N. Murali, who spoke next, thanked R.T. Chari for his continuing generosity. “Chari had just made an announcement that he would maintain the Archives for five more years” said Murali, with a deep sense of gratitude. For Murali it was a memorable day when a totally different dimension is being given to the digital archives and recalled how Chari had been instrumental in setting up “listening archives” a few years ago. Murali further added that at this juncture he could never forget the initial contributions made towards the realisation of this dream-project. These contributions had come from dancer Sudharani Raghupathi and R. Krishnaswami of Narada Gana Sabha. He went on to add that “Archival material has both historical and educational value, since ours is an oral tradition.” He reminded that there was the challenge and a dilemma that technology was now posing to each one of us and repeatedly talked of the copyright issue, as geography and distance have been rendered meaningless in today’s world. He emphatically stated that whatever was available was certainly worth sharing. Hence, this Archives, sooner or later, will have to be made online and at that time, balancing the rights of an artist will have to become a concomitant factor in any exercise. Will the artist get what is due to him? It would also be proper to think of a network of organisations with such huge art-data. The Academy, aims to reach 20,000 hours of music and dance and this critical mass will have to be achieved soon.

For Leela Samson, chairperson, Sangeet Natak Akademi, this was a very momentous occasion where dancers had a reason to rejoice. She pointedly focused on the numerous problems attached to the lending of recordings, when it had to be done at the Government level (Sangeeta Natak Akademi, for instance.) “Even sishyas stake their claim to the works of their Parama Gurus and all this is beyond the sorting power of legal minds.” Another question she raised was whether artists would like their on-stage performances to be preserved or would prefer to archive their in-studio performances. Then she turned her attention to the “many many children” who would never get to the music or dance archives, and enjoy, say a dance recital of Padma Akka. In this our premise should be, “Art is not your prerogative alone, but is the prerogative of all”. There was much to do from the Government side and the present available infrastructure was woefully inadequate to make proper preservation possible. Art has to be taken to the children studying in the basic Corporation Schools and that would become a possibility if we make shorter capsules of these large performances. She also wanted scanned pictures of stalwarts to be lodged into these archives.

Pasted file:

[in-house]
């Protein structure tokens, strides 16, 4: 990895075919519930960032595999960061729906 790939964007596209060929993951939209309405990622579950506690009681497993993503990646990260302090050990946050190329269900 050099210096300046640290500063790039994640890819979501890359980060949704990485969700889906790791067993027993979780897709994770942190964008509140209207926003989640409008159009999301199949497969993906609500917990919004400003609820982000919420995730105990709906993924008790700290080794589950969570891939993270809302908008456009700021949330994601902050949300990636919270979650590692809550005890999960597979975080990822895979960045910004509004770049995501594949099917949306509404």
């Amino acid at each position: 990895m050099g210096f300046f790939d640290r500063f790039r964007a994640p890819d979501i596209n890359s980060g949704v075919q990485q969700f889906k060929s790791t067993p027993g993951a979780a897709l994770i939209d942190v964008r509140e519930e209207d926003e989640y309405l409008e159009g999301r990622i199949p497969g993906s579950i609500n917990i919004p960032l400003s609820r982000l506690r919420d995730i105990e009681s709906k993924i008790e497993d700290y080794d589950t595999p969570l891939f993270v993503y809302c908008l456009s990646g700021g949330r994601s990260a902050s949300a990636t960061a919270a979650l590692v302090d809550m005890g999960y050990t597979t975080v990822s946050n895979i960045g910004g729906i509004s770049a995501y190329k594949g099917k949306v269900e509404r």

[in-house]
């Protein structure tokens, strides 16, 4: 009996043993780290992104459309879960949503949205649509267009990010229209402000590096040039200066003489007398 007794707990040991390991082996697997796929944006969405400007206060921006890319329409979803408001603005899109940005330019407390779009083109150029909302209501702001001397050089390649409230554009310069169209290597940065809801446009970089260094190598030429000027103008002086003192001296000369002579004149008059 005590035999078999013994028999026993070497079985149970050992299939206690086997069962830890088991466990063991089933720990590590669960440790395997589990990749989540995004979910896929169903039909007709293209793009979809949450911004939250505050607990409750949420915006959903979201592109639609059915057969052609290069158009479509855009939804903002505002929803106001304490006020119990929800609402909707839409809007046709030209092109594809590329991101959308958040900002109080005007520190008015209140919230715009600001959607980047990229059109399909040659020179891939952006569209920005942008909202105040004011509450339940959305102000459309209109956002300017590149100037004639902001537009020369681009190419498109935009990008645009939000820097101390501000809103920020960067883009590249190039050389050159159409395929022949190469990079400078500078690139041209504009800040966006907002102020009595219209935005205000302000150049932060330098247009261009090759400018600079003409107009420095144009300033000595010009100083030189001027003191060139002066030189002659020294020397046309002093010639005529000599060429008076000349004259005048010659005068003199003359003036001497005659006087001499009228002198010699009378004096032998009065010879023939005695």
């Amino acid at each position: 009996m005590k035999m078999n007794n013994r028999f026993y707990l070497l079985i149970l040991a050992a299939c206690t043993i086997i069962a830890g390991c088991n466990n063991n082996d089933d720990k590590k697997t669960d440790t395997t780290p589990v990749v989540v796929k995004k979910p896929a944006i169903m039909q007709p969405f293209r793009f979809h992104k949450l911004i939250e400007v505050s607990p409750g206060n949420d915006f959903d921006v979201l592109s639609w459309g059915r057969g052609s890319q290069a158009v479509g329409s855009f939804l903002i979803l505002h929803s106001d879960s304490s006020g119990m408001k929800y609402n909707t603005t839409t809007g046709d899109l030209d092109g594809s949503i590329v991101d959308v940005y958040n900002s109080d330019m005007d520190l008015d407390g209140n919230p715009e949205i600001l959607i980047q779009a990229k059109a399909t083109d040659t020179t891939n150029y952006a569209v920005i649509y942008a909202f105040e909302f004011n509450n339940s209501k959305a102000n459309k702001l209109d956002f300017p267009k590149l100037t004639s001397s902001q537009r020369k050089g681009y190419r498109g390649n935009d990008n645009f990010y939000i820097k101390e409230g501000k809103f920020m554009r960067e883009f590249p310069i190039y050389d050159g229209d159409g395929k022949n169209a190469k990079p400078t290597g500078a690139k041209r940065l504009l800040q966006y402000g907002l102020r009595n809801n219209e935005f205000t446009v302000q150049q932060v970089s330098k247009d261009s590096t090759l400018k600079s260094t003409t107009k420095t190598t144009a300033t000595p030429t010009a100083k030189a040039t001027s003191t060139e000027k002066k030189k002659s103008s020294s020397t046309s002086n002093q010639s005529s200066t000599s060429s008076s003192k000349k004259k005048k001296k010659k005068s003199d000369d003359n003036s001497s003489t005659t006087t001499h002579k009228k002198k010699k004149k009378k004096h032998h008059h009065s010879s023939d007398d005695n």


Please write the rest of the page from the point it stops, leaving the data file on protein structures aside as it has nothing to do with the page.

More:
The former Chief Election Commissioner and vice-president of the Academy, N. Gopalaswami, proposed a vote of thanks. He said that this function was blessed by the presence of Chandrasekar and Leela Samson. He specifically thanked Sujatha Vijayaraghavan for voluntarily donating to the Academy, all her art-possessions.

The launch was followed by a lively presentation that was based on Annamacharya’s compositions by Anitha Guha and her disciples. As is her wont, this Bharatanatyam exponent, who is always at ease with children, put on stage a thrilling performance. She appeared once to explain the kritis of this prolific composer and paid her pranams to him. The cynosure of the event - each one was a gem in its own right - according to this rasika, was the postures adopted for the song, ‘Muddu Gare Yashodha.’ The stage was a spectacle where a multitude of Krishnas walked hither and thither, but in order, attired in spotless white – angels of virtue! They were able to take away all your attention. Indeed it was a riveting, spellbinding and absorbing experience!